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Anonymous

Guest
Re: Picture of physical copy of The List of The Lost

i predicted the awkward paragraph length run on sentences.
after the autobio what else can you expect. but the sentences posted are even worse than i expected as they make little or no sense.
 
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Anonymous

Guest
Re: Picture of physical copy of The List of The Lost

it works as gothic comedy.
 
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Anonymous

Guest
Re: Picture of physical copy of The List of The Lost

I got my copy early from Amazon as well, and have been racing through it.

*WARNING - SPOILERS AHEAD*

The storyline is about four young athletes who are training to run the 100 metre relay in the Los Angeles Olympics, 1984 - their names are Steve (the charismatic hero of the novel), John, Andy and Mike. Their plans for the games start well, but come under threat when Andy gets disqualified for taking illegal performance enhancing drugs, whilst the team is further put under stress by Steve's unrequited and bitterly jealous love for John (who is much more into girls). The final straw comes when Mike finds out about Steve's sexuality, and tries to blackmail him. Needless to say, Steve has the last laugh, as on the day of the final he quits the team, leaving the others looking like idiots, and has the success he always deserved by getting the Gold Medal in the solo 100 metres, whilst his ex-teammates slip into obscurity (Mike, for instance, ends up committing suicide by shooting himself with a starting pistol when he realises he has betrayed his one-time friend).

I really enjoyed it, though some of the paragraphs lasted for several pages, which I found slightly odd.
 

I_Am_A_Disco_Dancer

Active Member
Re: Picture of physical copy of The List of The Lost

Oh wow! That's terrific you got a copy already. I tried not to read your review to avoid spoilers. So it's not so bad? After those earlier tweets from above I was concerned that the book was going to be a fiasco - though I can't believe Penguin would publish something that didn't have some merit.

What did you think of his Autobiography, just to get a little perspective of where you are coming from? What would you say the style of this novel is like?
 

AgathaC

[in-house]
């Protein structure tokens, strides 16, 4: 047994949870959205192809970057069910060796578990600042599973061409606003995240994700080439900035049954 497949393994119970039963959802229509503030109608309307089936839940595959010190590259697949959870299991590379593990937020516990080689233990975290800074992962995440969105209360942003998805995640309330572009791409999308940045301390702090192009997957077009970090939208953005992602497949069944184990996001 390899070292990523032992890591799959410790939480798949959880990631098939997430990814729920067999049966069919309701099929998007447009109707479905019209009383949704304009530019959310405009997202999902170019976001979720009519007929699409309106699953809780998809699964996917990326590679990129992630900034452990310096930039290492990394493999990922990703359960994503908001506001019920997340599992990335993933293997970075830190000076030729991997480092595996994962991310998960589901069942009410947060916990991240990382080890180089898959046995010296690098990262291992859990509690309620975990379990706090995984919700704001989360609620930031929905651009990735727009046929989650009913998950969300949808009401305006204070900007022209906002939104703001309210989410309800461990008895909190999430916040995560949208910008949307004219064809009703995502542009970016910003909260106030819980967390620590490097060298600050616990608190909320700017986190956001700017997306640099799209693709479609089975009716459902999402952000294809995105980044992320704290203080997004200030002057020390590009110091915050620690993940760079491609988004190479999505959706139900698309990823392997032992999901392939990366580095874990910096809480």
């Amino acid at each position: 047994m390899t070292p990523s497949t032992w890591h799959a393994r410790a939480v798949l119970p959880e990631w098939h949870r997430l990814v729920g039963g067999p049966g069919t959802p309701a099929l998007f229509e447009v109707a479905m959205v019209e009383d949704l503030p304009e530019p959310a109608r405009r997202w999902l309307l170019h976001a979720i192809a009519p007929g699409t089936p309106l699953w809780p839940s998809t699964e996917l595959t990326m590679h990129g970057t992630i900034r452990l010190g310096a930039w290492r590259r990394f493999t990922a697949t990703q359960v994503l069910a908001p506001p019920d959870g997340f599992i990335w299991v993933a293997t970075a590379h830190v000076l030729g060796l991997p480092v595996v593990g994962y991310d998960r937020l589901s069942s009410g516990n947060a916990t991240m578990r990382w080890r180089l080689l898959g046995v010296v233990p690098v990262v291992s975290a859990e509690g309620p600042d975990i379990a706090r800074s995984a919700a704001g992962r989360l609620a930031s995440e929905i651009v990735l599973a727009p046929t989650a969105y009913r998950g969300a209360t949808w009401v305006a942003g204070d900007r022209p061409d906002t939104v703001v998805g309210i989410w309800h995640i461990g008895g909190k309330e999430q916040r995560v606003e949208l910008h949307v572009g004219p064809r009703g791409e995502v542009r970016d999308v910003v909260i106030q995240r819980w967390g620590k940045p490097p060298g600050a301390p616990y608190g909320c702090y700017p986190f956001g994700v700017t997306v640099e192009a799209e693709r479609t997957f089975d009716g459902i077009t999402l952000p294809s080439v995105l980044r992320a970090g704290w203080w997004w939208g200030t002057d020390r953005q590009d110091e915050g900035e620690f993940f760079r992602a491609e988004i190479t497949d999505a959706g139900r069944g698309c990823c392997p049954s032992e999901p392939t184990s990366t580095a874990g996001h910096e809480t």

Member
I like the way Morrissey writes, his novel is just another outlet to criticize him. The amount of criticism he has to deal with would send me to my grave. If you don't care for his music or writing than move on, do something else FFS. Feel free to dm me and explain to me your obsession with hating him. We love you in LA Morrissey
 
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Anonymous

Guest
Re: Picture of physical copy of The List of The Lost

I got my copy early from Amazon as well, and have been racing through it.

*WARNING - SPOILERS AHEAD*

The storyline is about four young athletes who are training to run the 100 metre relay in the Los Angeles Olympics, 1984 - their names are Steve (the charismatic hero of the novel), John, Andy and Mike. Their plans for the games start well, but come under threat when Andy gets disqualified for taking illegal performance enhancing drugs, whilst the team is further put under stress by Steve's unrequited and bitterly jealous love for John (who is much more into girls). The final straw comes when Mike finds out about Steve's sexuality, and tries to blackmail him. Needless to say, Steve has the last laugh, as on the day of the final he quits the team, leaving the others looking like idiots, and has the success he always deserved by getting the Gold Medal in the solo 100 metres, whilst his ex-teammates slip into obscurity (Mike, for instance, ends up committing suicide by shooting himself with a starting pistol when he realises he has betrayed his one-time friend).

I really enjoyed it, though some of the paragraphs lasted for several pages, which I found slightly odd.
the paragraphs lasted for SEVERAL pages????
out of the blue the gay dude switches to the solo 100 meters on the day of the race???
 
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Anonymous

Guest
Re: Picture of physical copy of The List of The Lost

Oh wow! That's terrific you got a copy already. I tried not to read your review to avoid spoilers. So it's not so bad? After those earlier tweets from above I was concerned that the book was going to be a fiasco - though I can't believe Penguin would publish something that didn't have some merit.

What did you think of his Autobiography, just to get a little perspective of where you are coming from? What would you say the style of this novel is like?
They are lying just messing about, the post above. You will see it if you read it.
 

bhops

Last of the famous international screw ups.
I have a feeling that this is gonna be savaged and if that line posted on Twitter is anything to go by, with good reason. God I hope I'm wrong, but I don't think I will be.